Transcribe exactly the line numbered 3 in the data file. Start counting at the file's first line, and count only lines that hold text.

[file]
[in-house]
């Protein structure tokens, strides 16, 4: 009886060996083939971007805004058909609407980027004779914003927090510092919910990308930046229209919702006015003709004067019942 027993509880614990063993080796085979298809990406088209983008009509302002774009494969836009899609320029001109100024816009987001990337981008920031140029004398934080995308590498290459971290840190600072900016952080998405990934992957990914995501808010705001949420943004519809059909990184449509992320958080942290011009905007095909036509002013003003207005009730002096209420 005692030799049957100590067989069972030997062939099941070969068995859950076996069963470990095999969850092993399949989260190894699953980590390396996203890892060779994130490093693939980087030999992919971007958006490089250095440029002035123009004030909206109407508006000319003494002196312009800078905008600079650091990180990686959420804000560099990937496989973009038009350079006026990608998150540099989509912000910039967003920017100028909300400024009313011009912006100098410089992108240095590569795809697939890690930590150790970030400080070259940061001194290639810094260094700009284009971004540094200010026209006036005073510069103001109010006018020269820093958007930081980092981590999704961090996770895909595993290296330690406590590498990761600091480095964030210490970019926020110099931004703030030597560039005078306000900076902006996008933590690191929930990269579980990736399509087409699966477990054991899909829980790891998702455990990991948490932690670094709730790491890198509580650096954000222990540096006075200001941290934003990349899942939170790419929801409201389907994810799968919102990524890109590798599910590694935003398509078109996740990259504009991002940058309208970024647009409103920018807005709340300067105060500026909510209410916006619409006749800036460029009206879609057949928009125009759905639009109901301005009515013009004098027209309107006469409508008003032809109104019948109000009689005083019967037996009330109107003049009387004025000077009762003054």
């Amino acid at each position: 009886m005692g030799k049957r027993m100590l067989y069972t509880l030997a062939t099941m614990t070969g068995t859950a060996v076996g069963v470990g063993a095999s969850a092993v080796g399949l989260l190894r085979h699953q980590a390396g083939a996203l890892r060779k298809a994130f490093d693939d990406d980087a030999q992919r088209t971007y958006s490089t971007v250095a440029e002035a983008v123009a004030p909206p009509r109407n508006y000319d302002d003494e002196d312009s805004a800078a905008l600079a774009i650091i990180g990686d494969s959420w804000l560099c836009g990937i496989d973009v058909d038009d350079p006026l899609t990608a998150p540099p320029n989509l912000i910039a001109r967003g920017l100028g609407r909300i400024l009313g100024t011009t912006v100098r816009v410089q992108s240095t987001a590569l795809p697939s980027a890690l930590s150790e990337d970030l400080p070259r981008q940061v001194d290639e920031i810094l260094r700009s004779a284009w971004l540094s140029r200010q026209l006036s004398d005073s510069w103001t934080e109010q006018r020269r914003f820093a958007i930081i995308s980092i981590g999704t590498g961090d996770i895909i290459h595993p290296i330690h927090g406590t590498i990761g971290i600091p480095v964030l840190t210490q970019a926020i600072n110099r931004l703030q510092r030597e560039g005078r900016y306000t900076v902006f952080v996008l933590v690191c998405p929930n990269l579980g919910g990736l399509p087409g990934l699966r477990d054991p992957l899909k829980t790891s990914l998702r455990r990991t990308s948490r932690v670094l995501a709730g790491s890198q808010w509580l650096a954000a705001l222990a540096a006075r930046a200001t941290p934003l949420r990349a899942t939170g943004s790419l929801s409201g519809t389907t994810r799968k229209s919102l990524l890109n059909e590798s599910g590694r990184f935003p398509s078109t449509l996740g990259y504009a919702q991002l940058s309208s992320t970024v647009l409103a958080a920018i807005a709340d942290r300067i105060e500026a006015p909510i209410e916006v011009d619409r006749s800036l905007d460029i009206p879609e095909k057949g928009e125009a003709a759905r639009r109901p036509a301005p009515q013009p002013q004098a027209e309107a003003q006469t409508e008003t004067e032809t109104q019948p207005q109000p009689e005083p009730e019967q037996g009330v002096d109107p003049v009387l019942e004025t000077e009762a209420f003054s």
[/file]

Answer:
């Amino acid at each position: 009886m005692g030799k049957r027993m100590l067989y069972t509880l030997a062939t099941m614990t070969g068995t859950a060996v076996g069963v470990g063993a095999s969850a092993v080796g399949l989260l190894r085979h699953q980590a390396g083939a996203l890892r060779k298809a994130f490093d693939d990406d980087a030999q992919r088209t971007y958006s490089t971007v250095a440029e002035a983008v123009a004030p909206p009509r109407n508006y000319d302002d003494e002196d312009s805004a800078a905008l600079a774009i650091i990180g990686d494969s959420w804000l560099c836009g990937i496989d973009v058909d038009d350079p006026l899609t990608a998150p540099p320029n989509l912000i910039a001109r967003g920017l100028g609407r909300i400024l009313g100024t011009t912006v100098r816009v410089q992108s240095t987001a590569l795809p697939s980027a890690l930590s150790e990337d970030l400080p070259r981008q940061v001194d290639e920031i810094l260094r700009s004779a284009w971004l540094s140029r200010q026209l006036s004398d005073s510069w103001t934080e109010q006018r020269r914003f820093a958007i930081i995308s980092i981590g999704t590498g961090d996770i895909i290459h595993p290296i330690h927090g406590t590498i990761g971290i600091p480095v964030l840190t210490q970019a926020i600072n110099r931004l703030q510092r030597e560039g005078r900016y306000t900076v902006f952080v996008l933590v690191c998405p929930n990269l579980g919910g990736l399509p087409g990934l699966r477990d054991p992957l899909k829980t790891s990914l998702r455990r990991t990308s948490r932690v670094l995501a709730g790491s890198q808010w509580l650096a954000a705001l222990a540096a006075r930046a200001t941290p934003l949420r990349a899942t939170g943004s790419l929801s409201g519809t389907t994810r799968k229209s919102l990524l890109n059909e590798s599910g590694r990184f935003p398509s078109t449509l996740g990259y504009a919702q991002l940058s309208s992320t970024v647009l409103a958080a920018i807005a709340d942290r300067i105060e500026a006015p909510i209410e916006v011009d619409r006749s800036l905007d460029i009206p879609e095909k057949g928009e125009a003709a759905r639009r109901p036509a301005p009515q013009p002013q004098a027209e309107a003003q006469t409508e008003t004067e032809t109104q019948p207005q109000p009689e005083p009730e019967q037996g009330v002096d109107p003049v009387l019942e004025t000077e009762a209420f003054s």